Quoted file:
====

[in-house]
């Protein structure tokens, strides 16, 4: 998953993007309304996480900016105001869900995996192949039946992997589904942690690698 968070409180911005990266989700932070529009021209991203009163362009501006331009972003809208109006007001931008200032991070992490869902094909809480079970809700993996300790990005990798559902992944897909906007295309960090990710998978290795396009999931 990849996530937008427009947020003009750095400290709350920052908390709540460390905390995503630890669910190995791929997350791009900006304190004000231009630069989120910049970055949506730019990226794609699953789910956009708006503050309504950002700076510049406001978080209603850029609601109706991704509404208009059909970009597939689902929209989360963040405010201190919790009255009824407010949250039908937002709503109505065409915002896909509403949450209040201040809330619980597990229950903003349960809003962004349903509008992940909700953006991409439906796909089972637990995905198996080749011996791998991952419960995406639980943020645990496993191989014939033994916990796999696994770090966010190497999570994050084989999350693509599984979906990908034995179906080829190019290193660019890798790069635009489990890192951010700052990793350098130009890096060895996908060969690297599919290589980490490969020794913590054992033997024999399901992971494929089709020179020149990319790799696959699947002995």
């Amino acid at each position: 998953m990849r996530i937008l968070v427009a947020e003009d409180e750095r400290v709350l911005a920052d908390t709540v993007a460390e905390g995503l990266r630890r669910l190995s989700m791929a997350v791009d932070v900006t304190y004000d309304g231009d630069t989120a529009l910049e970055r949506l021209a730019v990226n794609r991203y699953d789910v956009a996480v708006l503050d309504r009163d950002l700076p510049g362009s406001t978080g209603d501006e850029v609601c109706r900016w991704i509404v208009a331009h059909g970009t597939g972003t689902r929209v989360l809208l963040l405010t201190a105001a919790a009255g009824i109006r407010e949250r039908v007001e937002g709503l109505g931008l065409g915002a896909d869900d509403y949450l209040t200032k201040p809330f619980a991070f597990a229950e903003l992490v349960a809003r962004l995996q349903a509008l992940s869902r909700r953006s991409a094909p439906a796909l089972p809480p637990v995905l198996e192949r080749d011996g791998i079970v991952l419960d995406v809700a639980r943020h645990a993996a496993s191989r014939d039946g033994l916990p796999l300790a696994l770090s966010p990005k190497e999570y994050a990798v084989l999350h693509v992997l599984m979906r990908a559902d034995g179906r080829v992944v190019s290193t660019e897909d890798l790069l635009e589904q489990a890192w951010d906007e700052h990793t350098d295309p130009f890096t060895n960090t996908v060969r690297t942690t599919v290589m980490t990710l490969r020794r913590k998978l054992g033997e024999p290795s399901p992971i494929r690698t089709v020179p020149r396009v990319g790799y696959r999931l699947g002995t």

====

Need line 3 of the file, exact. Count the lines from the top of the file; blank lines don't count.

């Amino acid at each position: 998953m990849r996530i937008l968070v427009a947020e003009d409180e750095r400290v709350l911005a920052d908390t709540v993007a460390e905390g995503l990266r630890r669910l190995s989700m791929a997350v791009d932070v900006t304190y004000d309304g231009d630069t989120a529009l910049e970055r949506l021209a730019v990226n794609r991203y699953d789910v956009a996480v708006l503050d309504r009163d950002l700076p510049g362009s406001t978080g209603d501006e850029v609601c109706r900016w991704i509404v208009a331009h059909g970009t597939g972003t689902r929209v989360l809208l963040l405010t201190a105001a919790a009255g009824i109006r407010e949250r039908v007001e937002g709503l109505g931008l065409g915002a896909d869900d509403y949450l209040t200032k201040p809330f619980a991070f597990a229950e903003l992490v349960a809003r962004l995996q349903a509008l992940s869902r909700r953006s991409a094909p439906a796909l089972p809480p637990v995905l198996e192949r080749d011996g791998i079970v991952l419960d995406v809700a639980r943020h645990a993996a496993s191989r014939d039946g033994l916990p796999l300790a696994l770090s966010p990005k190497e999570y994050a990798v084989l999350h693509v992997l599984m979906r990908a559902d034995g179906r080829v992944v190019s290193t660019e897909d890798l790069l635009e589904q489990a890192w951010d906007e700052h990793t350098d295309p130009f890096t060895n960090t996908v060969r690297t942690t599919v290589m980490t990710l490969r020794r913590k998978l054992g033997e024999p290795s399901p992971i494929r690698t089709v020179p020149r396009v990319g790799y696959r999931l699947g002995t």